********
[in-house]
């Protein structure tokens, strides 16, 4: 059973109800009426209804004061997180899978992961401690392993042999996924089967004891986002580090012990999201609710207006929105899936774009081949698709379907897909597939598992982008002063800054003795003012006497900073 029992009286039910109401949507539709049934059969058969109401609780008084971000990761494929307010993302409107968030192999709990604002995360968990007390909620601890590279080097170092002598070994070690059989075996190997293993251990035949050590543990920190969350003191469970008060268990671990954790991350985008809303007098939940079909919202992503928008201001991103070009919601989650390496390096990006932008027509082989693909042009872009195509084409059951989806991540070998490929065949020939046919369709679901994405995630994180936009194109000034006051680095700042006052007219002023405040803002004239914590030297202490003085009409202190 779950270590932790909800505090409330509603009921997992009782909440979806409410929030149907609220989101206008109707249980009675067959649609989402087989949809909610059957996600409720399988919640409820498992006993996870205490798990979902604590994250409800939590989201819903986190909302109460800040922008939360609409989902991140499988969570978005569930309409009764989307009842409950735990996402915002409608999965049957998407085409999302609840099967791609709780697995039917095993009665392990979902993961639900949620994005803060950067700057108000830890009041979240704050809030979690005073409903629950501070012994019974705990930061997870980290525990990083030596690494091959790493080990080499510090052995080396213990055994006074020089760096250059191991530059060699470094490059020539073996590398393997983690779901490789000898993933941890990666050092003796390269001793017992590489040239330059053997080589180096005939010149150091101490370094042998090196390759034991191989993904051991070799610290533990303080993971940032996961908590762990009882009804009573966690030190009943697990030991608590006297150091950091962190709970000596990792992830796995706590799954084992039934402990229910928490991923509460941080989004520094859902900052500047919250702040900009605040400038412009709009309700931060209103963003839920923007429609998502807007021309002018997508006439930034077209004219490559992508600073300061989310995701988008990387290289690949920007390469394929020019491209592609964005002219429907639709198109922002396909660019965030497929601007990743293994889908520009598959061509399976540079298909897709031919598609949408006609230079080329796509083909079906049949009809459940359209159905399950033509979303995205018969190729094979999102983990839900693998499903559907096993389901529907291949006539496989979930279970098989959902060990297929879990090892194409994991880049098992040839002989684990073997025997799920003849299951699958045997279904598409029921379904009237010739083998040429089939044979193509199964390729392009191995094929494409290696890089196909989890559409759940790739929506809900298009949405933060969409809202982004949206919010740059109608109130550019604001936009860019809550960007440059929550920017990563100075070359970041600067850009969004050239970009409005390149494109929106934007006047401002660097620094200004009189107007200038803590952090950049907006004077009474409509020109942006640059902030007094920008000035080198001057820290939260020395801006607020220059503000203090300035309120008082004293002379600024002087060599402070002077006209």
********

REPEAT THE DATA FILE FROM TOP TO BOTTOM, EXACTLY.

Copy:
[in-house]
């Protein structure tokens, strides 16, 4: 059973109800009426209804004061997180899978992961401690392993042999996924089967004891986002580090012990999201609710207006929105899936774009081949698709379907897909597939598992982008002063800054003795003012006497900073 029992009286039910109401949507539709049934059969058969109401609780008084971000990761494929307010993302409107968030192999709990604002995360968990007390909620601890590279080097170092002598070994070690059989075996190997293993251990035949050590543990920190969350003191469970008060268990671990954790991350985008809303007098939940079909919202992503928008201001991103070009919601989650390496390096990006932008027509082989693909042009872009195509084409059951989806991540070998490929065949020939046919369709679901994405995630994180936009194109000034006051680095700042006052007219002023405040803002004239914590030297202490003085009409202190 779950270590932790909800505090409330509603009921997992009782909440979806409410929030149907609220989101206008109707249980009675067959649609989402087989949809909610059957996600409720399988919640409820498992006993996870205490798990979902604590994250409800939590989201819903986190909302109460800040922008939360609409989902991140499988969570978005569930309409009764989307009842409950735990996402915002409608999965049957998407085409999302609840099967791609709780697995039917095993009665392990979902993961639900949620994005803060950067700057108000830890009041979240704050809030979690005073409903629950501070012994019974705990930061997870980290525990990083030596690494091959790493080990080499510090052995080396213990055994006074020089760096250059191991530059060699470094490059020539073996590398393997983690779901490789000898993933941890990666050092003796390269001793017992590489040239330059053997080589180096005939010149150091101490370094042998090196390759034991191989993904051991070799610290533990303080993971940032996961908590762990009882009804009573966690030190009943697990030991608590006297150091950091962190709970000596990792992830796995706590799954084992039934402990229910928490991923509460941080989004520094859902900052500047919250702040900009605040400038412009709009309700931060209103963003839920923007429609998502807007021309002018997508006439930034077209004219490559992508600073300061989310995701988008990387290289690949920007390469394929020019491209592609964005002219429907639709198109922002396909660019965030497929601007990743293994889908520009598959061509399976540079298909897709031919598609949408006609230079080329796509083909079906049949009809459940359209159905399950033509979303995205018969190729094979999102983990839900693998499903559907096993389901529907291949006539496989979930279970098989959902060990297929879990090892194409994991880049098992040839002989684990073997025997799920003849299951699958045997279904598409029921379904009237010739083998040429089939044979193509199964390729392009191995094929494409290696890089196909989890559409759940790739929506809900298009949405933060969409809202982004949206919010740059109608109130550019604001936009860019809550960007440059929550920017990563100075070359970041600067850009969004050239970009409005390149494109929106934007006047401002660097620094200004009189107007200038803590952090950049907006004077009474409509020109942006640059902030007094920008000035080198001057820290939260020395801006607020220059503000203090300035309120008082004293002379600024002087060599402070002077006209």